Why is the sky blue?

White light is composed of of a continuous spectrum of colours. You will remember Richard Of York Gave Battle In Vain. A useful way to learn Newton’s seven colours in order. You could argue that as it is a continous spectrum there are many more colours than seven. Newton chose seven as apparently he liked the idea of linking the colours to the number of notes in a major scale. Seven is also linked to the idea of perfection.

Red light is made of the longest wavelength and Violet light the shortest. When light interacts with matter it can be scattered, reflected, refracted or diffracted.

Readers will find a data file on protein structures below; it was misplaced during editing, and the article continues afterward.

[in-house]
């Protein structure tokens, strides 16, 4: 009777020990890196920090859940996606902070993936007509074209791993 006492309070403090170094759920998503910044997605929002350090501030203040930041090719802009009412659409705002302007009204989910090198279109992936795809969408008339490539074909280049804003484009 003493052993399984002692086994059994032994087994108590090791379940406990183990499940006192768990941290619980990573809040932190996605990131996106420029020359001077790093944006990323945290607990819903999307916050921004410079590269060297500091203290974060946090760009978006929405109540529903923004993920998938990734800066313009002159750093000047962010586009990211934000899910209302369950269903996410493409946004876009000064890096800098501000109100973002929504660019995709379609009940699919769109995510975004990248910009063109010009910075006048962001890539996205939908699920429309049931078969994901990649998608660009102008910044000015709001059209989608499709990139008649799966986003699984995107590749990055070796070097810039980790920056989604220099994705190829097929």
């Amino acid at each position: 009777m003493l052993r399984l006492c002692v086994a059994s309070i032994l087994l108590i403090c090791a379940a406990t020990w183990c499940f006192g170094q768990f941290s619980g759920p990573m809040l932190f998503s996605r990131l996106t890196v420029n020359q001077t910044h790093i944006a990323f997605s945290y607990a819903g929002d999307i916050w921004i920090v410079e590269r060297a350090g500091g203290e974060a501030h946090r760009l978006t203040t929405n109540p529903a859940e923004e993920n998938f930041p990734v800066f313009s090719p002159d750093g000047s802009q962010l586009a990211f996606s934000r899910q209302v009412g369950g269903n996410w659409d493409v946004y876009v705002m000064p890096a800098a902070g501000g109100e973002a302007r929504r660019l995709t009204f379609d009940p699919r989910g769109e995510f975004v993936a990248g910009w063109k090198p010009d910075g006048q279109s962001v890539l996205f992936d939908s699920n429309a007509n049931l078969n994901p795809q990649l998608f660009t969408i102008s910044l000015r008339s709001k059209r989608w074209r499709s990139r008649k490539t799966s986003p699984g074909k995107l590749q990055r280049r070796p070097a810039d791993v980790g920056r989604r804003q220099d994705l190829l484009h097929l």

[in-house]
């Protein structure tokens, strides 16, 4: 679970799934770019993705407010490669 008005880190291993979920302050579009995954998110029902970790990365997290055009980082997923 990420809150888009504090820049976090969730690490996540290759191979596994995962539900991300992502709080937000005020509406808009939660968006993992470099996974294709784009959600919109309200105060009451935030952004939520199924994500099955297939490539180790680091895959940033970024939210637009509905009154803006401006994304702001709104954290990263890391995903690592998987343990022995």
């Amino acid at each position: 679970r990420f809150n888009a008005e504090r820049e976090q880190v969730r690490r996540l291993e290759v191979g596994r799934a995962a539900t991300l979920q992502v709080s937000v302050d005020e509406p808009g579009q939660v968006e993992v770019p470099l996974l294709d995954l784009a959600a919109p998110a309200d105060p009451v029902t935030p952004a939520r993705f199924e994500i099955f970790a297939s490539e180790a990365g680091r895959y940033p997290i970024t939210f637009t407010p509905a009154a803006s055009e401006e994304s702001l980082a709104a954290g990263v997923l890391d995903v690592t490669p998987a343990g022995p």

The molecules in air are predominantly oxygen and nitrogen. Nitrogen and oxygen molecules are particularly good at scattering blue light in many directions. This is because the wavelength of blue light is at the shorter end of the spectrum and this is the wavelength that gets scattered the most by these molecules.

The physicists in the room are asking but why don’t we see the sky as violet as violet has a shorter wavelength than blue?

Good question. There are two main reasons:

The first is that our eyes are more sensitive to the colour blue than violet so if we see a lot of both our eyes would favour blue.

The second is that the our sun with a surface temperature of around 6000 K is fairly cool compared to other bigger stars so doesn’t emit as much violet light as a hotter higher mass star would.